JReleaser 0.2.0 has been released!

With just two weeks since its first release, JReleaser has posted its second release: 0.2.0 is here! This version is an overhaul of the whole tool across the board, as shown by the list of issues associated with the v0.2.0 milestone. There you’ll find bug fixes, small features, and big features, some of them which will be described in the following paragraphs.

Auto Config Releases

The original idea behind JReleaser is to publish Java binaries via several distribution channels, such as Homebrew, Snap, Scoop, etc. These distribution channels typically require downloading artifacts from a Git release page, which is why JReleaser can create or update a Git release for you. JReleaser implements these features as a series of steps that can be invoked as a whole (the full-release command) or separately from one another. What if you just wanted to create a Git release? What if you were to skip the model altogether and define only those properties that JReleaser can’t infer? Well this is exactly what the --auto-config flag lets you do when you invoke the release command from the CLI. The JReleaser guide includes an example of this feature.

Single JAR Distributions

It’s quite common to find Java applications be packaged as a JAR that contains all of its dependencies inside. This is know as a “fatjar” or “uberjar” archive. There are many ways to create such JARs, typically using the Maven shade plugin, or the Gradle shadow plugin. Starting with version 0.2.0 JReleaser can handle this kind of distributions.

Native Image Distributions

Native Image distributions are comprised of Java code that has been compiled to platform specific code using GraalVM’s Native Image utility. Though the resulting binary is no longer Java bytecode it can trace its origins to Java thus JReleaser supports this kind of distribution as well.

Cross Platform Jlink Java Runtimes

Support for custom Java Runtimes created using Jlink was added since the first release, however this release gives us the option to create several Jlink Java Runtimes from the same source while targeting different platforms. That’s right, you may assemble Jlink Java Runtimes for Linux, OSX, Windows (or any other platform supported by your Java vendor of choice) from a single platform. You bet we have an example for this case.

More Announcers

Another aspect that JReleaser can do for you is to announce a release via different channels. This version includes Gitter, Microsoft Teams, Discord, and Slack via webhooks.

Tracing and Outputs

Several values related to the project will be calculated and resolved by JReleaser. Depending on your setup you might want to read those values and trigger other aspects during a build pipeline execution. These values can be found in the ${build}/jreleaser/output.properties file. Here’s for example the outputs created when JReleaser released itself as 0.2.0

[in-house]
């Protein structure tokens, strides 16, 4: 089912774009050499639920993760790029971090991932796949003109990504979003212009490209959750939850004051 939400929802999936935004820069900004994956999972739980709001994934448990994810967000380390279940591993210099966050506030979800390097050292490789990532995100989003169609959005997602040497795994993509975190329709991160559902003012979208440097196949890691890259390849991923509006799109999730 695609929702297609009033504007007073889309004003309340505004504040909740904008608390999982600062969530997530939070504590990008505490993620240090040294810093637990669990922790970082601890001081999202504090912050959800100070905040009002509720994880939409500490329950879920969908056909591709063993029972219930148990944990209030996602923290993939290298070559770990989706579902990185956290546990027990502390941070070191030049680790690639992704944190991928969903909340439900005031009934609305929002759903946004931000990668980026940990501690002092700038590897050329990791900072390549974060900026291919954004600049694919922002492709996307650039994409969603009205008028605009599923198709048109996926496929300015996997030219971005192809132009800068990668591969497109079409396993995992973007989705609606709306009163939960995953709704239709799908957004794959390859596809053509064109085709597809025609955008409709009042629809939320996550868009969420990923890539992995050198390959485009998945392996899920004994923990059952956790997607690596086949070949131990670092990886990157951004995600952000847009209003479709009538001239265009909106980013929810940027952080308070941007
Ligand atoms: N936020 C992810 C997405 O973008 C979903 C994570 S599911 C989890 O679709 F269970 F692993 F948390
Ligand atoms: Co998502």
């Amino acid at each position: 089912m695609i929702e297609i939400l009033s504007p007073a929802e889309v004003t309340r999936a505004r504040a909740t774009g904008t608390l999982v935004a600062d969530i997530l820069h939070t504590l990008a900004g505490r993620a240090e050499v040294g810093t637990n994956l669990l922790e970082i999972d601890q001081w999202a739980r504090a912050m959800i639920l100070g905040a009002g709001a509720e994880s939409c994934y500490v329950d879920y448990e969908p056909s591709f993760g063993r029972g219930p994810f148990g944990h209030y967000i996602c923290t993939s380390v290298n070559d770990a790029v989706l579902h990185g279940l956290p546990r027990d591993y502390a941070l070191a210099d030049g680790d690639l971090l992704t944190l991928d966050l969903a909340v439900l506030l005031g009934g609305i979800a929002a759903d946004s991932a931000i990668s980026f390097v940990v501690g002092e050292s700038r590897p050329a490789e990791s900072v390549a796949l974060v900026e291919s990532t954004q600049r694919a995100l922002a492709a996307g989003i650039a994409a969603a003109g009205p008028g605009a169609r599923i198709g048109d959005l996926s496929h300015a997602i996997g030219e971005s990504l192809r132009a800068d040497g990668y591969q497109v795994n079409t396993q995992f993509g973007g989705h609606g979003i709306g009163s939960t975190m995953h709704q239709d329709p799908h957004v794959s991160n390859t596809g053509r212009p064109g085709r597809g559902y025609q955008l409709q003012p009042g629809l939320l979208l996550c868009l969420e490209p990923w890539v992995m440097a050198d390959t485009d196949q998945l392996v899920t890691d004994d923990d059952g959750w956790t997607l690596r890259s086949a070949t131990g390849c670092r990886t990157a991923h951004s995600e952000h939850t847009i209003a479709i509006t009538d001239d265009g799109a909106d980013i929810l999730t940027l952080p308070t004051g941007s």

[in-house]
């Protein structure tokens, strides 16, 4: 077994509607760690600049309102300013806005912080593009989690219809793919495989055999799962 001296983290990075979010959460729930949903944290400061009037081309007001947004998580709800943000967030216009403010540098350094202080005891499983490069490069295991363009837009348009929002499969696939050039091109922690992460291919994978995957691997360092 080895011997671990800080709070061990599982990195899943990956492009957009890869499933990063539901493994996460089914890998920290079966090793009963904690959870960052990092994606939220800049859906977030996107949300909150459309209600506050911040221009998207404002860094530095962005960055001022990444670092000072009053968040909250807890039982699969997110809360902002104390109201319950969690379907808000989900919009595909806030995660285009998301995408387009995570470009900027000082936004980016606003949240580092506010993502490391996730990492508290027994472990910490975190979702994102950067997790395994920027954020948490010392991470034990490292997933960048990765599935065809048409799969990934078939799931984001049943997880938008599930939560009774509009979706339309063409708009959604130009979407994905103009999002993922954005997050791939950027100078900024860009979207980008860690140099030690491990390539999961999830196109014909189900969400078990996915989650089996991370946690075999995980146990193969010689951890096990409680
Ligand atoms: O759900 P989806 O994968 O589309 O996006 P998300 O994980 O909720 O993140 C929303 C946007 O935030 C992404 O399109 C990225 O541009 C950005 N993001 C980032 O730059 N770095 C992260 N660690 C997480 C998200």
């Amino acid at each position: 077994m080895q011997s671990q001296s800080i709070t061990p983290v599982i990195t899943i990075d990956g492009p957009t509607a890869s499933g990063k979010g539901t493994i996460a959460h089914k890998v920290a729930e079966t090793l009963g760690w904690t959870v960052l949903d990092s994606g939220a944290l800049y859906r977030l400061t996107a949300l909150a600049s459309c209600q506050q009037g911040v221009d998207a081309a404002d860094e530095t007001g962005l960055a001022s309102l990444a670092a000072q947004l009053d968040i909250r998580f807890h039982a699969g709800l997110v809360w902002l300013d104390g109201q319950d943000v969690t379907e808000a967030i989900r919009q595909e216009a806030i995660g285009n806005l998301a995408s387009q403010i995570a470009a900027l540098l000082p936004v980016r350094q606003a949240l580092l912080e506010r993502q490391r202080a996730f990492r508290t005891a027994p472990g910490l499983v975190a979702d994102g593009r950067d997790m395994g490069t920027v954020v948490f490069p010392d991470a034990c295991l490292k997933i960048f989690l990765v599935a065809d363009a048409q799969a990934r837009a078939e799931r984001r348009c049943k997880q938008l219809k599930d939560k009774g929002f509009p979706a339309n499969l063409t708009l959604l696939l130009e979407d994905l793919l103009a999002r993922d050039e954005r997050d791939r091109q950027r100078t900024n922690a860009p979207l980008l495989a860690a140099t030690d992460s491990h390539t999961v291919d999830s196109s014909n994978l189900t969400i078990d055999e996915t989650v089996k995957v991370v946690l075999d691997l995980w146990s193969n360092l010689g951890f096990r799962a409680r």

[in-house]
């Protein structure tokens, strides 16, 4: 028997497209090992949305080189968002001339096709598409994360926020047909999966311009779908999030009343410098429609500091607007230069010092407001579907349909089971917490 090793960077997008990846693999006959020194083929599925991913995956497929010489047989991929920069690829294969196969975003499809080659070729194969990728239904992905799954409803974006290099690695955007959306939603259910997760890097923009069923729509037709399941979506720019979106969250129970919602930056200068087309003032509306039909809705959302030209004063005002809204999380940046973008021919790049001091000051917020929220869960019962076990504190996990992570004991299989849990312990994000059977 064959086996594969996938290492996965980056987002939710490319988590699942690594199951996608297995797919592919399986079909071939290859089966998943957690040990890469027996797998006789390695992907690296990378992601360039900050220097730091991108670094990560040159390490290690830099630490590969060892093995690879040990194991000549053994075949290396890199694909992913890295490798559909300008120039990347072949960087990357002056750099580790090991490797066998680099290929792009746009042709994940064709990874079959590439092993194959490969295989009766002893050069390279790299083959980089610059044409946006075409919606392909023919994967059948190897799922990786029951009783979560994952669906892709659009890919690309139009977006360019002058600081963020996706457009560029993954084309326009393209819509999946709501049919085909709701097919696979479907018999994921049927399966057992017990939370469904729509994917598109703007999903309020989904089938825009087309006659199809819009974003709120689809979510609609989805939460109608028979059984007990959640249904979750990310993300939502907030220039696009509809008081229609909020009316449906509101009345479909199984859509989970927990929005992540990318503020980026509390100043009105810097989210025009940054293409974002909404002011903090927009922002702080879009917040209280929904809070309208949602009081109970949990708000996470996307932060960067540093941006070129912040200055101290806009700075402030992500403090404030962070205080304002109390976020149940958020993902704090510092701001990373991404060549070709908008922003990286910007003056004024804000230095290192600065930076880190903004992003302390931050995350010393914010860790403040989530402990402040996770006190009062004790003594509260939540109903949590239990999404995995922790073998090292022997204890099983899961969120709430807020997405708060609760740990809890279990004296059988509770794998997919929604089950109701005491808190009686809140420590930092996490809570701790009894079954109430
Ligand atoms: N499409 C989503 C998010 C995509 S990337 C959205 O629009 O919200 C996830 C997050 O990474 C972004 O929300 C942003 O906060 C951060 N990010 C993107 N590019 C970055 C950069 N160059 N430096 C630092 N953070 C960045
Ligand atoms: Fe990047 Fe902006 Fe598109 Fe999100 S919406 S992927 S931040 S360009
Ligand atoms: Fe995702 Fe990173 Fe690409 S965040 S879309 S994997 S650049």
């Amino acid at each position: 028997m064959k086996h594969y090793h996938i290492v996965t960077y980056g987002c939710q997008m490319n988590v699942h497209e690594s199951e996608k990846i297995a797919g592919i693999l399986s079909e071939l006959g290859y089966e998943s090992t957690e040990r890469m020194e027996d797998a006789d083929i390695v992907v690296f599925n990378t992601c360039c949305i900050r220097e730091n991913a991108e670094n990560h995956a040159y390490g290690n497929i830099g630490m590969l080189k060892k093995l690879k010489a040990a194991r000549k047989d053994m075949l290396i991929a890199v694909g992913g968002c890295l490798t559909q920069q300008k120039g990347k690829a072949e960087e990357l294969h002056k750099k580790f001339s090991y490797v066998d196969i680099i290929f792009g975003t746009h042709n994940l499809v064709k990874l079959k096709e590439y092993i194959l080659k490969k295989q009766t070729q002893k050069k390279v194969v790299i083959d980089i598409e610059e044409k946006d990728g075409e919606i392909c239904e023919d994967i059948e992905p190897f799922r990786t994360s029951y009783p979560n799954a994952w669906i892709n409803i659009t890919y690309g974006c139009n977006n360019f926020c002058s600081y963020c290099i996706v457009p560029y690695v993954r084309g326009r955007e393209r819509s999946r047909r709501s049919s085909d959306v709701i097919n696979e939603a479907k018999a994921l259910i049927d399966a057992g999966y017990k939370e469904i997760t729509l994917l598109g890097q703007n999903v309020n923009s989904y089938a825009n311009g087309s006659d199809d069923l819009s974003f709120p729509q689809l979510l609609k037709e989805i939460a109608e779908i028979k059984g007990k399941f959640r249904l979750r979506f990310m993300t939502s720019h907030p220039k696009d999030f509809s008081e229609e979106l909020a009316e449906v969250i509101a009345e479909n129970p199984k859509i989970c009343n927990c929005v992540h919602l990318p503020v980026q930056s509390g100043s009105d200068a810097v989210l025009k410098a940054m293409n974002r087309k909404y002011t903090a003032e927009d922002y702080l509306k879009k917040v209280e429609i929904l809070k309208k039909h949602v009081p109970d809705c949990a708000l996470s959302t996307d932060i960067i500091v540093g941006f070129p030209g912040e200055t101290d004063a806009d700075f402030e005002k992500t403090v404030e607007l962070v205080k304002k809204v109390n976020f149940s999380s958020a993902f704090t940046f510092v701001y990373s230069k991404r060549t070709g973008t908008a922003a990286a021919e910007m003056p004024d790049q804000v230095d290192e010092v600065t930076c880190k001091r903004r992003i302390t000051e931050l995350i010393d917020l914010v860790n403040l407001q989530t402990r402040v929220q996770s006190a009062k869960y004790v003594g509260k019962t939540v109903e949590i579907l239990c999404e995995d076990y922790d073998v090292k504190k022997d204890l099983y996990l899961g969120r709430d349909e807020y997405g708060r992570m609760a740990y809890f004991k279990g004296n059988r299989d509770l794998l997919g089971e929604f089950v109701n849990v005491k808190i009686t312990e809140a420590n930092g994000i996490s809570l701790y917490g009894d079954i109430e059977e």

#JReleaser 0.2.0-SNAPSHOT
#Sat Apr 24 08:41:32 UTC 2021
commitFullHash=f1b329719a25fab9fff59e952a58d541df44cb4f
commitShortHash=f1b3297
javaVersion=11.0.11
milestoneName=0.2.0
projectName=jreleaser
projectSnapshot=false
projectVersion=0.2.0
projectVersionMajor=0
projectVersionMinor=2
projectVersionPatch=0
releaseName=Release v0.2.0
tagName=v0.2.0
timestamp=2021-04-24T08\:39\:34.727715Z

Additionally, every invocation of JReleaser will write down a full log at ${build}/jreleaser/trace.log allowing you to investigate a release failure without having to re-run the release again.

Stable Prerelease and Release Configuration

The same configuration can be used for both prerelease and release invocations. Configuration elements that are sensitive to the project’s snapshot status can now be configured to trigger under the following circumstances:

  • NEVER. As the name implies, they’ll never trigger.
  • ALWAYS: They’ll trigger every time.
  • RELEASE: They’ll trigger only when the project is NOT a snapshot.
  • SNAPSHOT: they’ll trigger when the project is a snapshot.

JReleaser uses this feature to publish both prerelease and release using a single configuration file, as explained here.

Be mindful of the breaking changes introduced in this release. As always, feedback is welcomed, feel free to file a ticket or start a discussion topic.

Keep on coding!

Image by Samuel F. Johanns from Pixabay

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